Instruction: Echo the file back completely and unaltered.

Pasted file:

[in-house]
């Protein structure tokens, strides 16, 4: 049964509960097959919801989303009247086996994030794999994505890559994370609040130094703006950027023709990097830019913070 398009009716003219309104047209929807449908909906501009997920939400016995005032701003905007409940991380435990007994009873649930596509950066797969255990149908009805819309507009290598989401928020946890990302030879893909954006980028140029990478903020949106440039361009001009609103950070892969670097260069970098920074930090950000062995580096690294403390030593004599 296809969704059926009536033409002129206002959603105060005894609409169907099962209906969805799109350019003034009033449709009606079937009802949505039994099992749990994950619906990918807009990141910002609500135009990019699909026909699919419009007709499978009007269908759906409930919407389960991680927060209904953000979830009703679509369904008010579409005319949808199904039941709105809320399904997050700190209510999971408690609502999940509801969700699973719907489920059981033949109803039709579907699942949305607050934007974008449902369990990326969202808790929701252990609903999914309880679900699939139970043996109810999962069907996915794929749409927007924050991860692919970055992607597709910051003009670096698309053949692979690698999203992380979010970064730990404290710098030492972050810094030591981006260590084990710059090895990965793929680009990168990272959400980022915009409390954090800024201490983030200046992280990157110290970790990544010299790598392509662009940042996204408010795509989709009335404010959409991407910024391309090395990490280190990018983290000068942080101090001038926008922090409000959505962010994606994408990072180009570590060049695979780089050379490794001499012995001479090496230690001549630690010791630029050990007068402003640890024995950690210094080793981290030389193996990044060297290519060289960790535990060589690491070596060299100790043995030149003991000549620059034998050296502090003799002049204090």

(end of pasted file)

[in-house]
């Protein structure tokens, strides 16, 4: 049964509960097959919801989303009247086996994030794999994505890559994370609040130094703006950027023709990097830019913070 398009009716003219309104047209929807449908909906501009997920939400016995005032701003905007409940991380435990007994009873649930596509950066797969255990149908009805819309507009290598989401928020946890990302030879893909954006980028140029990478903020949106440039361009001009609103950070892969670097260069970098920074930090950000062995580096690294403390030593004599 296809969704059926009536033409002129206002959603105060005894609409169907099962209906969805799109350019003034009033449709009606079937009802949505039994099992749990994950619906990918807009990141910002609500135009990019699909026909699919419009007709499978009007269908759906409930919407389960991680927060209904953000979830009703679509369904008010579409005319949808199904039941709105809320399904997050700190209510999971408690609502999940509801969700699973719907489920059981033949109803039709579907699942949305607050934007974008449902369990990326969202808790929701252990609903999914309880679900699939139970043996109810999962069907996915794929749409927007924050991860692919970055992607597709910051003009670096698309053949692979690698999203992380979010970064730990404290710098030492972050810094030591981006260590084990710059090895990965793929680009990168990272959400980022915009409390954090800024201490983030200046992280990157110290970790990544010299790598392509662009940042996204408010795509989709009335404010959409991407910024391309090395990490280190990018983290000068942080101090001038926008922090409000959505962010994606994408990072180009570590060049695979780089050379490794001499012995001479090496230690001549630690010791630029050990007068402003640890024995950690210094080793981290030389193996990044060297290519060289960790535990060589690491070596060299100790043995030149003991000549620059034998050296502090003799002049204090």